Republic Day, Sarajevo, 29th November 1989
Milomir Kovačević: “29 November is a date associated with powerful memories for everybody who grew up in Yugoslavia: Republic Day. This work was created in Sarajevo in 1989. The Second Yugoslavia, a system that had now come to an end, had existed for 46 years. In keeping with my role as visual chronicler of the city, I wanted to capture the atmosphere of that day. The shop windows had in the past always been decorated with particular care on Republic Day. Now, on a stretch of four or five kilometres leading from the only shopping centre to the historic city centre, one could sense from the displays themselves the people’s need to continue to be able to believe in the old symbols. Simultaneously, the great unease that oppressed us all was almost literally tangible.”
“I was born and grew up in the era shaped by Tito. For me and my generation, the name of Tito was synonymous with peace and the community of the Yugoslavian peoples. His portraits were everywhere: in schools, town halls and shops, and on public squares. The rise to power of the nationalist parties ushered in a new epoch, but likenesses of Tito were still to be seen in Sarajevo at the beginning of the war. And then the very armies that had helped Tito to remain in power began to destroy his public portraits.”
“On 6 April, the anniversary of the liberation of Sarajevo, flowers were laid down for the victims of the Second World War. We had worn the cap with the red star with pride, appreciative of peace and of the Yugoslav spirit that did not differentiate between the nations. On that day in the year 1989 I observed Young Pioneers as they laid down flowers in memory of the liberators in front of the bust of Veselin Masleša, the author and Second World War hero for whom their school was named. Shortly thereafter I went to that school and made portraits of each of the Young Pioneers in front of a drawing in honour of the National Army, which guaranteed the peace and stability of the Yugoslav borders. Everybody was happy and proud. Nobody sensed that everything was about to change.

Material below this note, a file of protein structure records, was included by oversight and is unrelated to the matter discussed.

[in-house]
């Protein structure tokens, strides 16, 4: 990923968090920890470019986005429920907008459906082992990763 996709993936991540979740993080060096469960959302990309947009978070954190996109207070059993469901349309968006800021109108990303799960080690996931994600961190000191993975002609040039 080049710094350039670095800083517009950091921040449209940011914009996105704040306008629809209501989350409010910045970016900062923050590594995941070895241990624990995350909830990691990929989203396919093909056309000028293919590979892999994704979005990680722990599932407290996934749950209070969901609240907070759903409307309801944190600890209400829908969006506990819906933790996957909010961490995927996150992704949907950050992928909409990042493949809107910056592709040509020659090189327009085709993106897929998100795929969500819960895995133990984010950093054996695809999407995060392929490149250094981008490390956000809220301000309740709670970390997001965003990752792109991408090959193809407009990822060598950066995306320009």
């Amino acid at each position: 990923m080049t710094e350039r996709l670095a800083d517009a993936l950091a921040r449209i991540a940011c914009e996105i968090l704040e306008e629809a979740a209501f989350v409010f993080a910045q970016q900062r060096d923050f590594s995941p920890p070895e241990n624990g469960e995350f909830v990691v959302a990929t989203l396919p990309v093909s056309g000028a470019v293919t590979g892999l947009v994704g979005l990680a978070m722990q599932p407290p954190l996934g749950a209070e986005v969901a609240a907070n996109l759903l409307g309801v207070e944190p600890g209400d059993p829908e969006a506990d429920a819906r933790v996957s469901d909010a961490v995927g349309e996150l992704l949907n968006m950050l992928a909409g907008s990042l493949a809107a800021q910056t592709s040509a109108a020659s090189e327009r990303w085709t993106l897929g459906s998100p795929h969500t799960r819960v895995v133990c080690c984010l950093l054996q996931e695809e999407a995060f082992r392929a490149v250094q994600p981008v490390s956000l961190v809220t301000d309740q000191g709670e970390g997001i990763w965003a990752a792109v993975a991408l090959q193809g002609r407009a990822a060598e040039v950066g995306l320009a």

The difficult conditions under which the children of Sarajevo lived during the war did not prevent them from playing their games. Their heroes were not cartoon characters or cowboys and Indians, but their fathers, older brothers and neighbours who fought at the front. Their guns were made of wood, bulletproof vests were made of cardboard, and their weapons were made of steel pipes. They kept watch, constructed a hideout, and made their own uniforms that bore the inscription ‘Children’s Police’. For my series of photographs, however, they took hold of their fathers’ weapons. Some of them naively imitated the poses of their adult heroes. This gave them some sort of protection.
The photographs were taken in the same place as the series depicting the Young Pioneers. It was interesting to make oneself aware of the degree to which the living conditions, the ideology and everyday life had changed within the space of only three years. The war children were already part of another world; they were its victims, but perhaps they were also its future."